Biden is establishing a safer version of Trump’s Migrant Protection Protocols (MPP) program, commonly is referred to as the “Remain in Mexico” program. According to Human Rights First, liberal advocacy non-profit, any version of this program would be unlawful, inhumane, and deadly; the group claims it puts asylum seekers into the hands of cartels and corrupt Mexican government agents who kidnap, rape, torture, traffic, and extort them.

Maybe, but Biden had no choice.

The courts forced him to restart Trump’s program — and although he could end it, I don’t think he will.

How we got here

Section 235(b)(2)(C) of the Immigration and Nationality Act (INA) provides that the DHS Secretary may return undocumented aliens who arrive by land to the contiguous country from which they came pending removal proceedings before an immigration judge.

Trump used this statutory authority in January 2019 to create the MPP program to deal with a surge in illegal border crossings by Central American families. The crossings fell sharply after the program was established.

But on June 1, 2021, Biden’s DHS Secretary terminated the program by issuing a memorandum that was promptly challenged in court.

On Aug. 13, 2021, a U.S. District Court Judge in Texas issued a decision holding that Biden’s termination of the program was unlawful procedurally because it did not comply with the provisions of the Administrative Procedure Act (APA).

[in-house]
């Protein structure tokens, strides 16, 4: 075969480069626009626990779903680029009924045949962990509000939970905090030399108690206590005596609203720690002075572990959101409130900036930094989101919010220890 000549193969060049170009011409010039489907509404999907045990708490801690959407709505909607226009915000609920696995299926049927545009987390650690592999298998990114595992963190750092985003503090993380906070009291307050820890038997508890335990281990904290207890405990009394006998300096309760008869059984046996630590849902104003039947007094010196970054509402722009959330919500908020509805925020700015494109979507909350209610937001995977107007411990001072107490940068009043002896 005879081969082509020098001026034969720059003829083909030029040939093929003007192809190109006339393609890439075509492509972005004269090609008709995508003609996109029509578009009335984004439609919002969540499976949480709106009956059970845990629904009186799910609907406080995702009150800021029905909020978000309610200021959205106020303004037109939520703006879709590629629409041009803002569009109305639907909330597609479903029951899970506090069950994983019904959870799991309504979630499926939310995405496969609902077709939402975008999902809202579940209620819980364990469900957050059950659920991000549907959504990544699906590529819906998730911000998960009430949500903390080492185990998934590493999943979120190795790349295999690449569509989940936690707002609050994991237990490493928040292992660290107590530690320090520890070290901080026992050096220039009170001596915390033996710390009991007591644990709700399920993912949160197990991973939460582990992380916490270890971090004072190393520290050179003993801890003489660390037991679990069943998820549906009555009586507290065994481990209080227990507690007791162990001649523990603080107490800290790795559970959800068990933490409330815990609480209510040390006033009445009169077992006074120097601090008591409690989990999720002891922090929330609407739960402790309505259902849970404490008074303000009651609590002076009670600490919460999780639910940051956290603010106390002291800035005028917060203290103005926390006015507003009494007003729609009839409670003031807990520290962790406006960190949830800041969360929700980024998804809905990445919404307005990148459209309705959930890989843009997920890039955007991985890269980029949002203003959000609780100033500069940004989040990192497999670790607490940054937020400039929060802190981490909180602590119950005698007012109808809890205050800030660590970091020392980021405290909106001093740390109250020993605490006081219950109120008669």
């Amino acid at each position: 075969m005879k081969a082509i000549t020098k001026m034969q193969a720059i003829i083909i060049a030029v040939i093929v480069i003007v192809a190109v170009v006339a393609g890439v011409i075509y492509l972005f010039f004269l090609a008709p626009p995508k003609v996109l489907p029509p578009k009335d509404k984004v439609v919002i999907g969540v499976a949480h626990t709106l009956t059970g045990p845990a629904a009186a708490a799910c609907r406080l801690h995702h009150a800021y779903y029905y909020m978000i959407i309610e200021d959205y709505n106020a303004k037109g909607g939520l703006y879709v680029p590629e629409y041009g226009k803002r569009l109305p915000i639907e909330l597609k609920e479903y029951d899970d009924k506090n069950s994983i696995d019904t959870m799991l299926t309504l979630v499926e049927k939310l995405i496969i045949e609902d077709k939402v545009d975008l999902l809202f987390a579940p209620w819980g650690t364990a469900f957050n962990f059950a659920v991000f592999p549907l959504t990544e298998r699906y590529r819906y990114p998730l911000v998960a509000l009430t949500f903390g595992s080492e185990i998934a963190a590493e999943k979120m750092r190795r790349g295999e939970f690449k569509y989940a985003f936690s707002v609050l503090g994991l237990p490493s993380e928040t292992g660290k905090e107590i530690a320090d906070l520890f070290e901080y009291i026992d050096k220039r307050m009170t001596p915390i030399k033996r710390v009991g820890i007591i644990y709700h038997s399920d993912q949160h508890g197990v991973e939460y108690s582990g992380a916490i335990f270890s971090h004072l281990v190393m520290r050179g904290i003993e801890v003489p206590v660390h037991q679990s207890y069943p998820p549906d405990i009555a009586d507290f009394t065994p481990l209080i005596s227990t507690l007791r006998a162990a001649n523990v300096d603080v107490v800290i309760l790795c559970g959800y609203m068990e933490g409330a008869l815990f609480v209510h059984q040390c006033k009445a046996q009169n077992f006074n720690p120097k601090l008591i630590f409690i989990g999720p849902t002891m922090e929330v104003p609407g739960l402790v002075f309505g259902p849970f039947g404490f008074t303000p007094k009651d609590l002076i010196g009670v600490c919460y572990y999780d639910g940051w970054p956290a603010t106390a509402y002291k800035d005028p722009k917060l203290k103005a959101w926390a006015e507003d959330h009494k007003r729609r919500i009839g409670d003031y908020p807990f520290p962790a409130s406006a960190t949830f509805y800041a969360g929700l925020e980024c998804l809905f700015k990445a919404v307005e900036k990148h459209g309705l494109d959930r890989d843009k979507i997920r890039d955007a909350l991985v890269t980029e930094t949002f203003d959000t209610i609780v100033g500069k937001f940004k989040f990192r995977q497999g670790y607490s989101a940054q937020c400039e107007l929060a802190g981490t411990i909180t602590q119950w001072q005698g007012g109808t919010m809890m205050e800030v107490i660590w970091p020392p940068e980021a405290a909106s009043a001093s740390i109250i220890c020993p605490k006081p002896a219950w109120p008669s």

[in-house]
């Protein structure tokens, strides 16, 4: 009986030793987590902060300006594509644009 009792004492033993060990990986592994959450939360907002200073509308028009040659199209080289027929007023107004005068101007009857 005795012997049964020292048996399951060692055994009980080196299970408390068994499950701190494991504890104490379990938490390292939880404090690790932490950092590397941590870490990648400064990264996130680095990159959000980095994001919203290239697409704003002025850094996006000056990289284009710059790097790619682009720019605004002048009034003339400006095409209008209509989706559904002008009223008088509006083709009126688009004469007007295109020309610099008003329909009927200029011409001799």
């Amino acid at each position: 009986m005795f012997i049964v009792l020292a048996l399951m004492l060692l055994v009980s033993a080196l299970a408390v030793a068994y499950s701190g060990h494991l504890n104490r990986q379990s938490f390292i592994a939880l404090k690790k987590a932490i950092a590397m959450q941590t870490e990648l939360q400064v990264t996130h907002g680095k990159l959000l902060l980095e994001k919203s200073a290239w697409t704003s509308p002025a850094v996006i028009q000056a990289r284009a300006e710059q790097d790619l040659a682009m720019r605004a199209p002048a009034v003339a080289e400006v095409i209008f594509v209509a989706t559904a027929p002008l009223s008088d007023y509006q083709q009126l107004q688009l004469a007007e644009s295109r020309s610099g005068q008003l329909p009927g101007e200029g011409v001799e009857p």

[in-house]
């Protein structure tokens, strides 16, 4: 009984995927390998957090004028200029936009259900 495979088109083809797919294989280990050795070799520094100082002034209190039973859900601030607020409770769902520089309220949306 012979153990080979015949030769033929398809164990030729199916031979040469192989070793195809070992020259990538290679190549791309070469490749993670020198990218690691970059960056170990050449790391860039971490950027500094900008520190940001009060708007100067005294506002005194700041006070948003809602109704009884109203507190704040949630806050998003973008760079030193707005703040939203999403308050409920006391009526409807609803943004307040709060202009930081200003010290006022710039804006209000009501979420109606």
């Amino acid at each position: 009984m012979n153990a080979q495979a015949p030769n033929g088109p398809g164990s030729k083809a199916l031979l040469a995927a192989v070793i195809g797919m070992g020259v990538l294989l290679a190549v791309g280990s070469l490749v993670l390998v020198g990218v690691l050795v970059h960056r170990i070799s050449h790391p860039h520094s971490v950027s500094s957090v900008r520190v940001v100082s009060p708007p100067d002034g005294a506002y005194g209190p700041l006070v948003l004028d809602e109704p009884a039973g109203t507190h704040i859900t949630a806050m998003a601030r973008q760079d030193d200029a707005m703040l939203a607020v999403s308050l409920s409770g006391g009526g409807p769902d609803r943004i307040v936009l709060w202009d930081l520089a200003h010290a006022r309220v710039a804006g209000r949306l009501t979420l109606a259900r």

The judge also held that the termination was unlawful substantively because it caused the administration to systemically violate the mandatory detention provisions in Section 1225 of the Immigration and Nationality Act (INA). Biden cannot lawfully terminate the program until he has the capacity and the willingness to comply with these provisions.

The pertinent part of the judge’s order reads as follows:

“Defendants are ORDERED to enforce and implement MPP in good faith until such a time as it has been lawfully rescinded in compliance with the APA and until such a time as the federal government has sufficient detention capacity to detain all aliens subject to mandatory detention under Section 1255 without releasing any aliens because of a lack of detention resources.

“To ensure compliance with this order, starting September 15th, 2021, the Government must file with the Court on the 15th of each month, a report stating (1) the total monthly number of encounters at the southwest border; (2) the total monthly number of aliens expelled under Title 42, Section 1225, or under any other statute; (3) Defendants’ total detention capacity as well as current usage rate; (4) the total monthly number of “applicants for admission” under Section 1225; (5) the total monthly number of “applicants for admission” under Section 1225 paroled into the United States; and (6) the total monthly number of “applicants for admission” under Section 1225 released into the United States, paroled or otherwise.”

Biden’s dilemma

It wouldn’t be difficult for Biden to rescind the program in accordance with the APA requirements, but complying with the detention requirements is another matter.

Read more at ---

Published originally on The Hill.

Nolan Rappaport was detailed to the House Judiciary Committee as an Executive Branch Immigration Law Expert for three years. He subsequently served as an immigration counsel for the Subcommittee on Immigration, Border Security and Claims for four years. Prior to working on the Judiciary Committee, he wrote decisions for the Board of Immigration Appeals for 20 years. Follow him at